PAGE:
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Stonewall 50

Married… With Children’s Amanda Bearse on Stonewall 50: ‘We Must Make Room for Everyone to Be Loved’

Website:
The Daily Beast

Date:
June 9, 2019

Married… With Children’s Amanda Bearse on Stonewall 50: ‘We Must Make Room for Everyone to Be Loved’

Amanda Bearse, Actor, Married With… Children

When/how did you first hear about the Stonewall Riots, and what did you make of it?

I was turning 11 at the time of the Stonewall Riots in 1969. Over the years, I became aware of the protest, having seen some of the still photos of the arrests of the patrons, always connected to Judy Garland’s memory.

I still want the duet she did with Barbra Streisand (“Happy Days are Here Again/Get Happy”) to be played at my memorial, if I have one. I guess I’m part gay man, too.

By 1994, on the 25th anniversary of Stonewall, I had come out professionally, and marched up 1st Ave at the head of the parade along with some of the original patrons/protesters.

It was an exciting day, culminating in Central Park. Speaking from the stage in front of the vast crowd of the LGBT community is a moment I’ll never forget. My daughter had just turned one, so I felt I was representing our family, as well.

HRC decided to launch its acquisition and re-branding of National Coming Out Day, and they asked me to be the first ‘poster child’ for the campaign, which was announced at that time.

I made a PSA for them: “I am not a straight person, I just play one on TV.” I later passed the NCOD torch on to other performers who came out: Dan Butler, Chaz Bono, Mitchell Anderson and Candice Gingrich; then along came Ellen!

What is the Riots’ significance for you?

The campaign for National Coming Out Day was incredibly significant at that time in our collective social history. Putting a face to our community (with each of our stories), made coming out as queer a tangible and accessible action. It propelled many LGBT people to do the same, and I was honored to be a small part of our history.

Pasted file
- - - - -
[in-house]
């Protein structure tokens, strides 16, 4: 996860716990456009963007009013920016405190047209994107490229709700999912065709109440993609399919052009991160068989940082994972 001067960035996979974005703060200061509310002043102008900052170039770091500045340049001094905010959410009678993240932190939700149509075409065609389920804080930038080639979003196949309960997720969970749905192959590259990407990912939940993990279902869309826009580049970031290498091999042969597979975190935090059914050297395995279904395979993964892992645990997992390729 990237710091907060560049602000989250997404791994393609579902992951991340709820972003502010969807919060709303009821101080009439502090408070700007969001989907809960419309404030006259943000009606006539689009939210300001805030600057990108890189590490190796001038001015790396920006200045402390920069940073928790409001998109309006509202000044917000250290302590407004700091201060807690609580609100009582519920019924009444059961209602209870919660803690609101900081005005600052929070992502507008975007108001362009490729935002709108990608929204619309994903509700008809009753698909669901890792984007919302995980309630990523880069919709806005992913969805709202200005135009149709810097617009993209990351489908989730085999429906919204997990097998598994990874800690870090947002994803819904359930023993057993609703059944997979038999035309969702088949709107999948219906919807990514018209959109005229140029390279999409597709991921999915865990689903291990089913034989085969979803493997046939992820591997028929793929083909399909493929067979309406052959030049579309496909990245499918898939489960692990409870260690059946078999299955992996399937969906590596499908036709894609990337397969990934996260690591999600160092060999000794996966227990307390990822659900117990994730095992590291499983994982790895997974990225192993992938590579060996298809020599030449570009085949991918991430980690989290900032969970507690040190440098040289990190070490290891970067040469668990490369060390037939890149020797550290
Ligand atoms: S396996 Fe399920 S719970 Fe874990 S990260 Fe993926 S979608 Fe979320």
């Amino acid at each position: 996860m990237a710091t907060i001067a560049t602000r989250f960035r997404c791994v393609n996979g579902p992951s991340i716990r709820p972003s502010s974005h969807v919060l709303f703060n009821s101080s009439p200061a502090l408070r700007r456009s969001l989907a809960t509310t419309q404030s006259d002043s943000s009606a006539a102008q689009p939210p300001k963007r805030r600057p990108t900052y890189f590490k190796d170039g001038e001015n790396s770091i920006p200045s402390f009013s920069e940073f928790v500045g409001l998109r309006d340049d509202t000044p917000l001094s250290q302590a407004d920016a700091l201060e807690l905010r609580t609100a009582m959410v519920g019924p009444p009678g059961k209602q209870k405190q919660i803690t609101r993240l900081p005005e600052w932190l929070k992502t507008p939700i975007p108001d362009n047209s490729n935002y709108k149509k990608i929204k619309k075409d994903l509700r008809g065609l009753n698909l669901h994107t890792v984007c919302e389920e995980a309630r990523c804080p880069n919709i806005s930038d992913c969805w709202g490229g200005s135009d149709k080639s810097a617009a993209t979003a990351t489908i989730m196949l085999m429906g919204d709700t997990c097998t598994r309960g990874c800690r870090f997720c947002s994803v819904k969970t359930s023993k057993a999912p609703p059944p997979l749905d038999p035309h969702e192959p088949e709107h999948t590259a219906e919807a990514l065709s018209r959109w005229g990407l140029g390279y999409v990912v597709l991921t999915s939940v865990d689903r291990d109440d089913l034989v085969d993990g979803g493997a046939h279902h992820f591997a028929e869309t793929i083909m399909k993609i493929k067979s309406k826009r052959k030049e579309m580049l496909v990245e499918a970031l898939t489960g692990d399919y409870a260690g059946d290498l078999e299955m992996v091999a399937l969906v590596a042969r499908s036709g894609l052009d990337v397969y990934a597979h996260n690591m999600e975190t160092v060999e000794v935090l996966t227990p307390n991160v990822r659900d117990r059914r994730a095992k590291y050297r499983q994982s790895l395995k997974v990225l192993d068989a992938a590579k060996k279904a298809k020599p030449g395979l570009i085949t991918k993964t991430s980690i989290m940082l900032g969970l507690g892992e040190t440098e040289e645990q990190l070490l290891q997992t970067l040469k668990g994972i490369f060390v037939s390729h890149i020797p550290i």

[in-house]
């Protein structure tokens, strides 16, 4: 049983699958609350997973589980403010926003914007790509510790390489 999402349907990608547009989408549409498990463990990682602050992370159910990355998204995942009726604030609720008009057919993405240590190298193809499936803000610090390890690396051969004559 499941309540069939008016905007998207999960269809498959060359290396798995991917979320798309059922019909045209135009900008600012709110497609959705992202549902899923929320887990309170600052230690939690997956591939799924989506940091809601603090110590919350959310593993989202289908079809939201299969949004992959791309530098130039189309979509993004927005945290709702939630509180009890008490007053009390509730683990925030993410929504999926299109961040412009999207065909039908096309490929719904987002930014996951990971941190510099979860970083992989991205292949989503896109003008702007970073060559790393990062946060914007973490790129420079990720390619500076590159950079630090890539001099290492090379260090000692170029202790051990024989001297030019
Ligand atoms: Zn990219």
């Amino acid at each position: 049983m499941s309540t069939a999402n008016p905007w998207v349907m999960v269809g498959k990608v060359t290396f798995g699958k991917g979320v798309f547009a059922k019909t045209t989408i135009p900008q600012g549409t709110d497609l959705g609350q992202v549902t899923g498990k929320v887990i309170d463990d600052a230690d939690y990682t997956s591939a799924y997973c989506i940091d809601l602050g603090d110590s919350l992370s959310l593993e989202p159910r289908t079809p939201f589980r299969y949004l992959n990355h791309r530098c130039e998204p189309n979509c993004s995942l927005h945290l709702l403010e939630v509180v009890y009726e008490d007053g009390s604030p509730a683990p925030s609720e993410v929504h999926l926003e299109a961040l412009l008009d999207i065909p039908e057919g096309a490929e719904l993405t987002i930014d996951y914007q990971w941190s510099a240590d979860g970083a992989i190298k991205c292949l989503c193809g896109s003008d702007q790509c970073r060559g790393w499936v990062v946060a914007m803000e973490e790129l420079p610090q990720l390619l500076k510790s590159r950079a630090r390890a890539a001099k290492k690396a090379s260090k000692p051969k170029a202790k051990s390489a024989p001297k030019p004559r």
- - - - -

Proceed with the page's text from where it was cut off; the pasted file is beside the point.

I’ve stated before that coming out was the most personal political statement a gay individual could make, and that it was each person’s own journey as to when and how they chose to do it.

How far have we LGBT people come since 1969?

The journey has been immense, full of iconic coming out moments; full of incredible strides in medicine to combat HIV; full of legal battles—marriage equality among them; full of inclusivity—adding more initials along the way.

Personally, it was important to me to be a part of television history a second time, launching a new network (Fox/Logo). I remain very proud of The Big Gay Sketch Show and never thought there would be a gay network in my lifetime (or career).

Following my ride on the LGBT publicity wave, I lived a private life where I raised my child in different parts of our country. We were living a life of inclusivity and integrity, coming out to every one of her teachers (and parents and neighbors, et al), hopefully setting an example that we are just like everyone else…not to be feared or reviled. We may be ‘other,’ but we are the same.

What would you like to see, LGBT-wise, in the next 50 years?

In Pete Buttigieg we have a Democratic candidate, who is an out gay man, running for President. That, in and of itself, is demonstrative of where we all headed for the future, especially given that his sexual orientation is not the key topic in describing him.

But there will always be challenges—it’s the nature of our collective humanity. We as a human race must make room for everyone to “live out loud” and be counted. And loved. After all, that’s why we’re here on the planet.